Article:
For all athletes, finally, comes the time to step out of the competitive field. From there, many of them try to take a path that may also be satisfactory, and for some of them, that path is to be an entrepreneur. To some, this could be something natural, but some questions remain in the way, like how to do it properly. Jason Hanold offers quick hints on how to approach this new path:
Your athlete attitude controls what drives and motivates you to succeed, including strands of competitiveness, desire, passion and perseverance. Traits that make athletes excel on and off the field. Entrepreneurship may be the ideal path for making the most of those unique traits. Success is unique to you and has to be tailored to what you value. However, you define it, embrace it. Own it. Eat, sleep and breathe it. Then, as you work on your plan to achieve that success, do periodic gut checks to make sure you are still on the right path.
Set targeted actionable goals that keep you working toward a challenge. As you reach each one, use the sense of satisfaction you get as motivation to power through the next. With a better understanding of who you are, you are ready to be an entrepreneur. Your business will rarely look like the business plan you started with, but don’t get discouraged. Embrace failures like an athlete, learn a lot in those moments, and never give up, evolve and strengthen your game.
Athletes like Lebron James and Tony Hawk are the perfect example of being an entrepreneur after retiring from their career in sports, earning more off the playing field than on.
Oscar De La Hoya won five titles in different weight classes (the youngest boxer ever to win five world titles), with a career total of 10 championship belts and the 1992 Olympic gold medal. During his sports career, he earned $612 million in revenue. However, his management company, Golden Boy Promotions, consists of more than 40 fighters and numerous businesses, generating more than $100 million annually. He personally owns more than 50 percent of the company.
Regarded by many as the best basketball player known to the game, Michael Jordan changed the way basketball is viewed, totaling more than $90 million in earnings as a player salary. Currently, he owns the Charlotte Bobcats and is the face of Nike’s Air Jordan sneakers, Gatorade, Wheaties, McDonald’s, Coca-Cola, Chevrolet, Rayovac, and Hanes. His estimated worth was more than $500 million before his divorce in 2006.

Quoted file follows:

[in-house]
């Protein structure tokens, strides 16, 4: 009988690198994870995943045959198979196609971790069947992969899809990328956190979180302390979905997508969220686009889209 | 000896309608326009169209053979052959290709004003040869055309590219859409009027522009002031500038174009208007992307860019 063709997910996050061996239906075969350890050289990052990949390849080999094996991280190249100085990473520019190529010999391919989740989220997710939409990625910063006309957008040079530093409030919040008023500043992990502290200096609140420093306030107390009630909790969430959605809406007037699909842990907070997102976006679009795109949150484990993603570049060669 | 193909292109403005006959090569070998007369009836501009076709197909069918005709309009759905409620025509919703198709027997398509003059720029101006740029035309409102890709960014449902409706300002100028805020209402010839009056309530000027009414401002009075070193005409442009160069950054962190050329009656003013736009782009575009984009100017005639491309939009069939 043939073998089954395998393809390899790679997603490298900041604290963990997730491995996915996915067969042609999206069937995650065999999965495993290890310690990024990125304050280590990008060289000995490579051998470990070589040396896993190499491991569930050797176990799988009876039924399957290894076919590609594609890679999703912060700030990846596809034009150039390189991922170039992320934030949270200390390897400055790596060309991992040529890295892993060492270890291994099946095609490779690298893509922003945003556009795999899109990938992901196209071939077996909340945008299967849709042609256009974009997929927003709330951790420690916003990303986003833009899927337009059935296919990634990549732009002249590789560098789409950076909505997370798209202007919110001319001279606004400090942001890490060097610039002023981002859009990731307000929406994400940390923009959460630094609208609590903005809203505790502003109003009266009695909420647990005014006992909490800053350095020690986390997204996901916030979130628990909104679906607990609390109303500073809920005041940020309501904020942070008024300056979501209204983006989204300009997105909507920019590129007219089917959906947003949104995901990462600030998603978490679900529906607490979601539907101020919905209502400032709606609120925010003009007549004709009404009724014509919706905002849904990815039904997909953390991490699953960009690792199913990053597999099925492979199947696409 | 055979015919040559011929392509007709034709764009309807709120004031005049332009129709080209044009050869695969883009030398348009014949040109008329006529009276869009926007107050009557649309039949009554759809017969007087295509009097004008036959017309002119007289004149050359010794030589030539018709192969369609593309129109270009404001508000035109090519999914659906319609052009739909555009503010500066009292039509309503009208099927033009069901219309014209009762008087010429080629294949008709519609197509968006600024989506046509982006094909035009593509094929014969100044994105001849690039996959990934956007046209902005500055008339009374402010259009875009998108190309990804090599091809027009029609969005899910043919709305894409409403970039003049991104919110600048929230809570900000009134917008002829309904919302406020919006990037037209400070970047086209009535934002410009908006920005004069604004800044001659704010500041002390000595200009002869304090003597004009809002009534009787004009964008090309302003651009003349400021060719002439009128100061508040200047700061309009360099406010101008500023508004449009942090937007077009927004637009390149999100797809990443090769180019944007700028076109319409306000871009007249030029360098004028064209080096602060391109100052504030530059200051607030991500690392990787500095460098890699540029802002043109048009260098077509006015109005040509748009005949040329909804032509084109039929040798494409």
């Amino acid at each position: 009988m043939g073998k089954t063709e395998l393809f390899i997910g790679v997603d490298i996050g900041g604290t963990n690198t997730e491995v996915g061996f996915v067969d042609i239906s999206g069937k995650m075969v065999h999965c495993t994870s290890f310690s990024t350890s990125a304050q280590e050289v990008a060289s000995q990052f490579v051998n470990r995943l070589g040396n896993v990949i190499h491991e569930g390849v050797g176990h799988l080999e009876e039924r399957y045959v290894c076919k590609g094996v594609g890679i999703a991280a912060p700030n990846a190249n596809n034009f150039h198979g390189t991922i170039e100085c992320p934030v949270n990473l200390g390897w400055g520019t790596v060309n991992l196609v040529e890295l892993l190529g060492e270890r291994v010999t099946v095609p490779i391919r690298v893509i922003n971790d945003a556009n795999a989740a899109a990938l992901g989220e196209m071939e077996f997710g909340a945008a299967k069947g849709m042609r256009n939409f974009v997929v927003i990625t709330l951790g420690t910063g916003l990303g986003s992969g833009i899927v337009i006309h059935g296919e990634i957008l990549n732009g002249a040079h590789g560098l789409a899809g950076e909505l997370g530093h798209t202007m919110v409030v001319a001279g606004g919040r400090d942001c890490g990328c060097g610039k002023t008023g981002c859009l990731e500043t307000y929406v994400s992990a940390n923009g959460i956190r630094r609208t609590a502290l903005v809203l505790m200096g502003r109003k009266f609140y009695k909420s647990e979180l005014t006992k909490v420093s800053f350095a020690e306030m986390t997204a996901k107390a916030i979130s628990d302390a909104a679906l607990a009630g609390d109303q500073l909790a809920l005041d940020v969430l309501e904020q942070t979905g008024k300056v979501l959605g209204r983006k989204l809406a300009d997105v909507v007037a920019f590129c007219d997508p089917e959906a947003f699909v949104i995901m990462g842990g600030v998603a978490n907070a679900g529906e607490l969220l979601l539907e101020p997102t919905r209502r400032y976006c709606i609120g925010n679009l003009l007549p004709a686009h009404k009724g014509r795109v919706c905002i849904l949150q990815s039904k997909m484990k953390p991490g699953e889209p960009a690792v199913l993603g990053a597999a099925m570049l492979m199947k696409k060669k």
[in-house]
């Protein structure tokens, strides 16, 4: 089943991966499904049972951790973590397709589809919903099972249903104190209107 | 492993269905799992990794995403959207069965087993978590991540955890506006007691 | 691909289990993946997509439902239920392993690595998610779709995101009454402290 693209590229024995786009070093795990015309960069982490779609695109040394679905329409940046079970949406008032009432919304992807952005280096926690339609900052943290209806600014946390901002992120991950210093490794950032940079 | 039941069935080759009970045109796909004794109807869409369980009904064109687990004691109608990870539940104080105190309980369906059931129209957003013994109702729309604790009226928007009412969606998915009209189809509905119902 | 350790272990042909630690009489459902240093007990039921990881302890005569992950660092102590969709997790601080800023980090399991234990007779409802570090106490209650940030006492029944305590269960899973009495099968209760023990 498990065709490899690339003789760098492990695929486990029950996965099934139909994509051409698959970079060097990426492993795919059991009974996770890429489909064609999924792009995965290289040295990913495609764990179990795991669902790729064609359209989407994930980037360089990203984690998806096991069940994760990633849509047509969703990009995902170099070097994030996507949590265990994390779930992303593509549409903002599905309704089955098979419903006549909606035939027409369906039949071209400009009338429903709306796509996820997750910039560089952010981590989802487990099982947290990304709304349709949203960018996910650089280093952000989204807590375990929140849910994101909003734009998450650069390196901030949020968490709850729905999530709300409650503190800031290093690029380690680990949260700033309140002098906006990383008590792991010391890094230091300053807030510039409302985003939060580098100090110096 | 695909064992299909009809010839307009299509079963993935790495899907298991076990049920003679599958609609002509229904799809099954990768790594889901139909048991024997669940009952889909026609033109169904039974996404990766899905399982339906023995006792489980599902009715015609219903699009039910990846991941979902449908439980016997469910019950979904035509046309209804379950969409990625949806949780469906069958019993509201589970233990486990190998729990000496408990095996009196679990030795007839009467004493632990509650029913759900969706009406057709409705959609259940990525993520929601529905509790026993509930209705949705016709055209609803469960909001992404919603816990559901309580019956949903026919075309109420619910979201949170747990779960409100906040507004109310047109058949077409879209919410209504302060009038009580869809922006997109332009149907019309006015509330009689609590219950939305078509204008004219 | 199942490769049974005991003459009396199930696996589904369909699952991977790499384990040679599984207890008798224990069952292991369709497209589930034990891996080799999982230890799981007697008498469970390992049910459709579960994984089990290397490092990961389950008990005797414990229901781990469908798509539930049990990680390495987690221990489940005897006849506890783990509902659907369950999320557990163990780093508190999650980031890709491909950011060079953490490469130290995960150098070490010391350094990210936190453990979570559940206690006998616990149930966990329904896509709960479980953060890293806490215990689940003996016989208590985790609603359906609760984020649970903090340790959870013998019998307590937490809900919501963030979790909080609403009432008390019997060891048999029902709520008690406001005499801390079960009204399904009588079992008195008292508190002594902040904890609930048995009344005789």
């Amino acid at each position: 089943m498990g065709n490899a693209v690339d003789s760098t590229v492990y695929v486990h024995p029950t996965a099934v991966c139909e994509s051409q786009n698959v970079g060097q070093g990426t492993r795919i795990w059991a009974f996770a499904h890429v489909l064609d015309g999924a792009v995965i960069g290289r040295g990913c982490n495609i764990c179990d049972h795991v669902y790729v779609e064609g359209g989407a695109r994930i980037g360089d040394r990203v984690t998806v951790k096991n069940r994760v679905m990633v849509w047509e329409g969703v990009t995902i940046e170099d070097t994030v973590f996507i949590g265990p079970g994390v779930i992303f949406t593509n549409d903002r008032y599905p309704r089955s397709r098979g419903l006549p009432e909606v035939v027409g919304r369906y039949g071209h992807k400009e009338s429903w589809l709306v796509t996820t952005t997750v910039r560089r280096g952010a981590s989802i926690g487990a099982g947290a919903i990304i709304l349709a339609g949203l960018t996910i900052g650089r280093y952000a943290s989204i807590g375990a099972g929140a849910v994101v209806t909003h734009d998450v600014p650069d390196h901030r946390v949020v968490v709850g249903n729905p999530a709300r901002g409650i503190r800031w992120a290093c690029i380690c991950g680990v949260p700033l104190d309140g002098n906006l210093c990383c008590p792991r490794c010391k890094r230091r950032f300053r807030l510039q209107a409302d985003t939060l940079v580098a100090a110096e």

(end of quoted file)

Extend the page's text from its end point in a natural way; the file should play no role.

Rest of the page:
Venus Williams is currently ranked 6 in the world singles WTA. From her career since 1994, she pulled $75.8 million. As a businesswoman, she is the CEO of her interior design firm “V Starr Interiors”. She also launched her own fashion line in 2007. She is part owner of the Miami Dolphins with her sister Serena. In 2001, she signed a five-year endorsement contract with Reebok International for $40 million. Her new book “Come to win” was in the New York Times Bestseller list. She was ranked number 83 on Forbes’ 2010 Celebrity Top 100 list.
Tony Hawk was sponsored at the early age of 12 and was a pro athlete at 14. He changed the face of the skateboarding world, winning over 73 international competitions, and inventing more than 80 tricks. Hawk is the owner of Birdhouse, one of the largest skateboarding companies in the world, and he started his own clothing line, named “Hawk Clothing.” He has deals with Activision, Six Flags, Kohl’s, Infospace, Adio shoes, Jeep and Sirius Satellite Radio. With Activision, he created Tony Hawk’s Pro Skater Video game in 1999, which quickly became a bestseller, now making him the No. 1 action-sports video game franchise. Tony continues to release video games for all gaming systems. He has an estimated net worth of $120 million.
John Elway played for the Denver Broncos, with an initial $12.7 million contract. He helped lead the Broncos to five Super Bowl appearances and two wins. Since retirement, he has owned several businesses and writes an NFL blog. He also founded The Elway Foundation, a non-profit organization for the prevention of child abuse. He is also the owner of two restaurants and once owned five car dealerships in the Denver area. He sold them to AutoNation in 1997 for $82.5 million.
In college, Marcell Haywood was a star basketball player, attending Florida State, he continued his outstanding performances. Sports taught Marcell Haywood important lessons about competition; about winning and losing. Being involved in athletics, also taught him about how to handle aspects of life as an entrepreneur. He found himself utilizing insights he had learned as a point guard: he learned how to stay focused in the face of a challenge; that he is the type of person that gains clarity and strength in the face of challenge and steps up to the line; pressure serves to focus him on becoming more assertive and deliberate.